"The Wine Project, the community of free software developers dedicated to opening Linux and other POSIX compatible operating systems to Windows applications, today announced the completion of the core architecture for Wine, an open-source project that allows Windows applications to run natively on Linux. Now available as Wine version 0.9, the tools and libraries are functionally complete and ready for commercial testing and optimization."
I've had mixed success in the past trying to run software with Wine, especially because often it was impossible to run the installer for a piece of software. There has been a lot of work in that area, so we'll see.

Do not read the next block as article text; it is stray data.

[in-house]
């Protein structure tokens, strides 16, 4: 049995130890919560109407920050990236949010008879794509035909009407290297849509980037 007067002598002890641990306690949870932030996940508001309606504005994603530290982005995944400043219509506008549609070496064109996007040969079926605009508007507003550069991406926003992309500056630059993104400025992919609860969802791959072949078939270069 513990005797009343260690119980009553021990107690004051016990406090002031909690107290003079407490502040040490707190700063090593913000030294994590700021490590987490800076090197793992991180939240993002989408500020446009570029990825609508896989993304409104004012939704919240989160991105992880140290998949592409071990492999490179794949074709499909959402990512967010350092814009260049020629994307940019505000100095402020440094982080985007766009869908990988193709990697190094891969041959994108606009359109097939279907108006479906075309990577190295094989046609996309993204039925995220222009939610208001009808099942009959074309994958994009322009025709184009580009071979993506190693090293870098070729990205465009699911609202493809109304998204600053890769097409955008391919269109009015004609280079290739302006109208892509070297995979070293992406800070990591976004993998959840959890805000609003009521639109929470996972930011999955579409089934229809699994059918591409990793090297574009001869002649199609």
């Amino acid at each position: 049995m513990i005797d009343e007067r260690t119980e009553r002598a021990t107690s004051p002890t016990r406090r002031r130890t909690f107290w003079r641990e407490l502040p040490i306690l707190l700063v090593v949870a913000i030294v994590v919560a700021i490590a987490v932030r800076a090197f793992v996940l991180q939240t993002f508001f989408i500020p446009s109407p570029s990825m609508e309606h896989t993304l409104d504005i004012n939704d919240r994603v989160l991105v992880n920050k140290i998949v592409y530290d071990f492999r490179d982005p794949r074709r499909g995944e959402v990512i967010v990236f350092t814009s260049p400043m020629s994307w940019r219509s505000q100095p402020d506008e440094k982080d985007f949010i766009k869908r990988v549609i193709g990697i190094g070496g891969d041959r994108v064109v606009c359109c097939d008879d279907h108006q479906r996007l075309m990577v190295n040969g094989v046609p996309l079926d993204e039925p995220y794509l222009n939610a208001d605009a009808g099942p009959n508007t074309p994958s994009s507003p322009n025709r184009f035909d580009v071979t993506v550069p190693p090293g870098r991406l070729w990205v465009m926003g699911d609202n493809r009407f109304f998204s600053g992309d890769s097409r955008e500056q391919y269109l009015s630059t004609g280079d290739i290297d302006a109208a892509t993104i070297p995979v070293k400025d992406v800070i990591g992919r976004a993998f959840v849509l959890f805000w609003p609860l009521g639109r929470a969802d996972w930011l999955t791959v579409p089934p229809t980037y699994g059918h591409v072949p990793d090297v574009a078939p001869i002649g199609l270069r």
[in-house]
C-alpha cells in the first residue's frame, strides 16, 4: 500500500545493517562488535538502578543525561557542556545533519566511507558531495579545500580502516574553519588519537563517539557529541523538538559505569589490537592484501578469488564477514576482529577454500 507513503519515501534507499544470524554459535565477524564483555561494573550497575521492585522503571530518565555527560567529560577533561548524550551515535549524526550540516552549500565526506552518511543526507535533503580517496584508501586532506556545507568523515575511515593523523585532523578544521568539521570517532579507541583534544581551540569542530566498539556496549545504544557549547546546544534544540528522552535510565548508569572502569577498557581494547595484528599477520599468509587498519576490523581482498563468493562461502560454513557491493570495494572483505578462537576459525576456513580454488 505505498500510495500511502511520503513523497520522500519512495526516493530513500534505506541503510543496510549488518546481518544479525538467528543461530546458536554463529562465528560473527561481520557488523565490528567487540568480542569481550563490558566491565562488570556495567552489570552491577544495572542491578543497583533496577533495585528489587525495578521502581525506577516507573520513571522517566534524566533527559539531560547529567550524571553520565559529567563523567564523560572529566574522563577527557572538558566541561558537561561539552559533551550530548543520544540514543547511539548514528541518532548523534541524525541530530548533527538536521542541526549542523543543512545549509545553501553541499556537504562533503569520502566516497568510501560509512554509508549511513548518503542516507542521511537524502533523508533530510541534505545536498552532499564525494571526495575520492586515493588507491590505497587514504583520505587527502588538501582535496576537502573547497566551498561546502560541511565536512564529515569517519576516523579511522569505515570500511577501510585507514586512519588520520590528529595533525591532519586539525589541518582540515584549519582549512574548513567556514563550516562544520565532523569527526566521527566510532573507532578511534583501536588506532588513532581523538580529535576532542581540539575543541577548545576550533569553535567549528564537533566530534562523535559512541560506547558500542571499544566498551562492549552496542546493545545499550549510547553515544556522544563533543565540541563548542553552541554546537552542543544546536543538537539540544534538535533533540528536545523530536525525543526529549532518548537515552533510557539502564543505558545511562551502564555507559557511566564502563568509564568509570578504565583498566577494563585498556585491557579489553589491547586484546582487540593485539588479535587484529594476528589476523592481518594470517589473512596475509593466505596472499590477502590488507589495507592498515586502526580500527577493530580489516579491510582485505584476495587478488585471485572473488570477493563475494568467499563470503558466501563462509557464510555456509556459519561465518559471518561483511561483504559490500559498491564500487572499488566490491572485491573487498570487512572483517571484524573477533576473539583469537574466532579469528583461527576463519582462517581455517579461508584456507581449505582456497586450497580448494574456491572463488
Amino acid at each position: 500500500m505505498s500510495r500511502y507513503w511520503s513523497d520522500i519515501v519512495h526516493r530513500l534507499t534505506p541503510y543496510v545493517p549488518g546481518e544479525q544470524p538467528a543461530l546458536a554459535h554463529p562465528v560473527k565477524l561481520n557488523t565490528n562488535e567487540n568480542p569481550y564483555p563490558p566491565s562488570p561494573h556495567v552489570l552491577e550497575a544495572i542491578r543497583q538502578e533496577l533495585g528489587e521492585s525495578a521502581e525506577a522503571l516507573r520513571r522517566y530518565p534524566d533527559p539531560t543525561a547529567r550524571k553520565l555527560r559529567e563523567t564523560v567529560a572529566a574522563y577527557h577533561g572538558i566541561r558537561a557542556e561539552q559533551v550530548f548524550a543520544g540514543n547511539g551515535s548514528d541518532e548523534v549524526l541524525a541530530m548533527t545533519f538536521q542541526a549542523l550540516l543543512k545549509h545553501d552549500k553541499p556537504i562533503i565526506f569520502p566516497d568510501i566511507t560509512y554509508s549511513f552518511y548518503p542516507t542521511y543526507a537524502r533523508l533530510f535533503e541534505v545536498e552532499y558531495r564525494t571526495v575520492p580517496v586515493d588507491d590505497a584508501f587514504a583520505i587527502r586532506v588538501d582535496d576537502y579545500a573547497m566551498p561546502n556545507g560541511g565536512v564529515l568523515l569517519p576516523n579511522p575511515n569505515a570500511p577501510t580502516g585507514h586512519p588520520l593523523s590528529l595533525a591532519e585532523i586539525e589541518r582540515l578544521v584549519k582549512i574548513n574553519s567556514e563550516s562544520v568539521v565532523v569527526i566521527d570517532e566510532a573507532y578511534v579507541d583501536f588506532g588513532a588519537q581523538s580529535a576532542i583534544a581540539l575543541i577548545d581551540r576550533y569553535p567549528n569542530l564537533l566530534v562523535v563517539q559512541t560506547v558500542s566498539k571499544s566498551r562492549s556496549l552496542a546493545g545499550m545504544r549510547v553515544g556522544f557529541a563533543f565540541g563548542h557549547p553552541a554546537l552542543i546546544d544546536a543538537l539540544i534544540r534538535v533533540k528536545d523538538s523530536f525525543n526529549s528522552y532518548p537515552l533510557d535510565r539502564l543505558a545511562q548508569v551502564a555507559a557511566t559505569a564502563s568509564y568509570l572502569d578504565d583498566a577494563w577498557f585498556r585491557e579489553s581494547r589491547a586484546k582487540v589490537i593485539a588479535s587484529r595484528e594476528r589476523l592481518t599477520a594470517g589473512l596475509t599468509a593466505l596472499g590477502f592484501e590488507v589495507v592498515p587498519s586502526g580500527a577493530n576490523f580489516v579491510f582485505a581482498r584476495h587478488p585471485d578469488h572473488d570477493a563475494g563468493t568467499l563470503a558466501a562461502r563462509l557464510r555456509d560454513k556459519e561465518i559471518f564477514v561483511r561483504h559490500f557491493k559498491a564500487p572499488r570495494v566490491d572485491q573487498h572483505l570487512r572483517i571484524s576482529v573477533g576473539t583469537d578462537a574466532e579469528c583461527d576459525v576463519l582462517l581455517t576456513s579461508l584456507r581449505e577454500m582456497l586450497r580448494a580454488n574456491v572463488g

If you're interested in running Linux apps on Windows (or Linux on Linux or ...), you might want to try out the new free VMWare Player. I installed the viewer for Windows and installed the Browser Appliance, which is a Ubuntu Linux image with Firefox installed. The best thing is that you can update the image to add software, as you can with any Ubuntu distribution (within the limits of the 800 Mb image).
The only major limitation with the player seems to be that you can't create images, but otherwise it works great. I can see it would be useful to try out new software without corrupting an existing install and also for browsing in a 'quarantined' environment. VMWare seems also to be pushing the viewer as something that will help with software distribution. i.e. you make an image with your new software completely configured and give it to a customer with the viewer to run it.
I can see parallels with Adobe's PDF format, which has become very successful because of the presence of a 'free' viewer.